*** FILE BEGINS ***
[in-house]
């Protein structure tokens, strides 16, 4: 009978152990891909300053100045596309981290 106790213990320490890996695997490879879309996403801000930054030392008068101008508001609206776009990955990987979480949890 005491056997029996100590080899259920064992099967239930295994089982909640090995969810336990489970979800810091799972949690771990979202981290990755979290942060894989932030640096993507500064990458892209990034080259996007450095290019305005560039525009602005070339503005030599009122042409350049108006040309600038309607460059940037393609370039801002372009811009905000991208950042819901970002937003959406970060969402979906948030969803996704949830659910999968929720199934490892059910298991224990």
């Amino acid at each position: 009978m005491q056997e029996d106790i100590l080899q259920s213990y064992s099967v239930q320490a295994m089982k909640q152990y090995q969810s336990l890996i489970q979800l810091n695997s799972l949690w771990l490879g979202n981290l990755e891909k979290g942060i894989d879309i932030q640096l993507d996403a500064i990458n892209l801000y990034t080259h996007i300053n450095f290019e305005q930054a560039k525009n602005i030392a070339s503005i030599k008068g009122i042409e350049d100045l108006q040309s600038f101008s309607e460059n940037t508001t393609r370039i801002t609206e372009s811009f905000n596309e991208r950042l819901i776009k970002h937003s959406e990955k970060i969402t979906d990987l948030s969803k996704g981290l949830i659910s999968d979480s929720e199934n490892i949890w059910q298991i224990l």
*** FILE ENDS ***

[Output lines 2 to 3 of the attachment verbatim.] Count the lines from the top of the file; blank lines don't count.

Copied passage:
């Protein structure tokens, strides 16, 4: 009978152990891909300053100045596309981290 106790213990320490890996695997490879879309996403801000930054030392008068101008508001609206776009990955990987979480949890 005491056997029996100590080899259920064992099967239930295994089982909640090995969810336990489970979800810091799972949690771990979202981290990755979290942060894989932030640096993507500064990458892209990034080259996007450095290019305005560039525009602005070339503005030599009122042409350049108006040309600038309607460059940037393609370039801002372009811009905000991208950042819901970002937003959406970060969402979906948030969803996704949830659910999968929720199934490892059910298991224990």
């Amino acid at each position: 009978m005491q056997e029996d106790i100590l080899q259920s213990y064992s099967v239930q320490a295994m089982k909640q152990y090995q969810s336990l890996i489970q979800l810091n695997s799972l949690w771990l490879g979202n981290l990755e891909k979290g942060i894989d879309i932030q640096l993507d996403a500064i990458n892209l801000y990034t080259h996007i300053n450095f290019e305005q930054a560039k525009n602005i030392a070339s503005i030599k008068g009122i042409e350049d100045l108006q040309s600038f101008s309607e460059n940037t508001t393609r370039i801002t609206e372009s811009f905000n596309e991208r950042l819901i776009k970002h937003s959406e990955k970060i969402t979906d990987l948030s969803k996704g981290l949830i659910s999968d979480s929720e199934n490892i949890w059910q298991i224990l």